1. Peonyflower

    Peonyflower Registered User

    Aug 9, 2013
    My 89 year old Mother is self funding (due to run out in a year) in a CH and has advanced Alzheimer's. She has Diabetes, is now doubly incontinent and has lost the use of the legs (despite help from a physiotherapist) and is now permanently bed bound or in a wheel chair. The home manager is worried that they will not be able to look after her any more as they do not have a hoist, and constantly having to move her for pads, prevent bed sores etc is very difficult for the staff.
    I am trying to find out if she would be eligible for Continuing NHS Care before she is moved to a NH, but so far, after endless 'phone calls I feel I am being bounced from pillar to post. Her GP insists that the review process is initiated by Adult Social Care, who say it is the Cont. Care team, but on contacting them they say it is her GP who does first fills in the form.
    Before I go back to him again, does anyone else have experience of this and hopefully can offer advice on the mystifying process of applying? :confused:
  2. LYN T

    LYN T Registered User

    Aug 30, 2012
    Brixham Devon
    A Senior at the CH can start the process-but I phoned the CHC Team myself.

    No hoist in a CH:eek: I've never come across that before-so I'm surprised. I expect others will be along soon to give some advice/comments

    Take care

    Lyn T
  3. count2ten

    count2ten Registered User

    Dec 13, 2013
    #3 count2ten, Jun 9, 2015
    Last edited: Jun 9, 2015

    You can contact the local Clinical commissioning group if no joy with your GP and request a CHC assessment. Any health or social care professional can complete the initial checklist - this will indicate if a full assessment is needed for CHC funding and if so a Decision Support Tool |(DST) will be completed which assesses all your mother's needs, e.g. personal care, cognition, medication, breathing, skin integrity, behaviour. You can find this DST form courtesy of google. You and/or any other interested party should be included all the way and your views taken into account. If agreed, funding will be arranged by the NHS and so should not delay in moving to suitable home. You (or a solicitor) can appeal against any decision. Funding can also be claimed back retrospectively. Best wishes to you both.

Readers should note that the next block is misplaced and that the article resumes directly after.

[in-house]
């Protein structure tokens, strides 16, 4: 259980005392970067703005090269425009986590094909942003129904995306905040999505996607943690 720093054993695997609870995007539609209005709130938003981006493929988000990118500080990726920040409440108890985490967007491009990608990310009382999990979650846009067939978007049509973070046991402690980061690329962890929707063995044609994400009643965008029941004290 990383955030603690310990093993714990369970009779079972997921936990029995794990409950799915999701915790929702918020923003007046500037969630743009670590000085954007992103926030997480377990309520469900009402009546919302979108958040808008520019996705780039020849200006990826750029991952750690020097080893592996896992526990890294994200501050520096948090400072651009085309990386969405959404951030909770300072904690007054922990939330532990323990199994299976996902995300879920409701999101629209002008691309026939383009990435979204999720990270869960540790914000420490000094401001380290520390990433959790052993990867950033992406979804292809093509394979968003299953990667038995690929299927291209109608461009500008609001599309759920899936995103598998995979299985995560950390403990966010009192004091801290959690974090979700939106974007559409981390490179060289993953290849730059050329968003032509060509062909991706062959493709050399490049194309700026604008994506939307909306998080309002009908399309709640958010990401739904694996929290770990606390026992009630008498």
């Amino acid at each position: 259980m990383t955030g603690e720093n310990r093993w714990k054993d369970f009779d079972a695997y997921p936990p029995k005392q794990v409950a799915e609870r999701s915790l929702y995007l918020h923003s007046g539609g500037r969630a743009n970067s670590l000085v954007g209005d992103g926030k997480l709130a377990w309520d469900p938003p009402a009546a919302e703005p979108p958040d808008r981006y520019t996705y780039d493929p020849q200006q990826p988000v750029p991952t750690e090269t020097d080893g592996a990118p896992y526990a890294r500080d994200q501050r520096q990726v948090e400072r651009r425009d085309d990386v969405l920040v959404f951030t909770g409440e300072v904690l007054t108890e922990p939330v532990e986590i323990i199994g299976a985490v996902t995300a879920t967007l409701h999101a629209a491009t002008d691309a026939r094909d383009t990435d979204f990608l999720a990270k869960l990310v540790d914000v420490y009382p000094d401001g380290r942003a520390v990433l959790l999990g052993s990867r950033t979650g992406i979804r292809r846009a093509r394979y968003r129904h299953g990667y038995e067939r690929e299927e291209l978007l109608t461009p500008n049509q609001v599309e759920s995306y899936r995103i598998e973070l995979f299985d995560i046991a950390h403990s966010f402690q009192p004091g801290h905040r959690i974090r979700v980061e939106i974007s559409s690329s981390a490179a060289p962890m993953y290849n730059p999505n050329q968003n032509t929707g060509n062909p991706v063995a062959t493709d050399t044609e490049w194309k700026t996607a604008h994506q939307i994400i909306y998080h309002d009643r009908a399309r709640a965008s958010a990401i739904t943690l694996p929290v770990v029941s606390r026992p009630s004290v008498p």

4. katek

    katek Registered User

    Jan 19, 2015
    #4 katek, Jun 9, 2015
    Last edited: Jun 9, 2015

    I would agree with what count2ten has advised, and just add a few points. I would start looking for a suitable NH straight away as it seems that is what your mother does need now. She is self-funding so that will give you more choice and autonomy.

    As a separate issue, I would also encourage you to apply for CHC, but do not get your hopes up too much as it is very hard to qualify. Read up all about it beforehand and familiarise yourself with all the domains and the various levels of need. With advanced AD, your mother should manage to score 'Severe' in Cognition, but may not be able to score a second 'Severe' in another domain. Most people with AD who qualify for CHC get their second 'Severe' in Behaviour, and it has to be pretty extreme for that. Evidence is essential, and be prepared to have to argue her case. Hard as CHC is to get, it is definitely worth applying as even if it is not granted, there is a strong possibility that your mother would at least get the Funded Nursing Care Allowance, (which can only be awarded in a Nursing Home - not a residential home or in one's own home).

    You mention that your mother's money will run out in a year, but she would then be eligible for help from Social Services. When you look at prospective Nursing Homes, it might be worth raising the question of whether they accept LA funded patients. LAs do not pay as much as self-funders but most homes have to accept this fact to stay in business. Also, from next April onwards, self-funders will only have to pay out a total of around 72K before becoming eligible for help, so the reality is that there will be a lot more people being at least partially LA funded anyway.

    Go for it, and good luck!
  5. Peonyflower

    Peonyflower Registered User

    Aug 9, 2013
    Thank you

    I can't thank you enough. One telephone call to the local Clinical Commissioning Group and they contacted the CH - who are now buying a hoist (yes, they should have had one anyway), so mum can stay. Plus they are speaking to her GP for a OT assessment and requesting a CHC assessment too! (I know it's a long shot but worth a try). I can't believe how difficult it was to find out who to go to initially, but thanks to you, all is now looking good.

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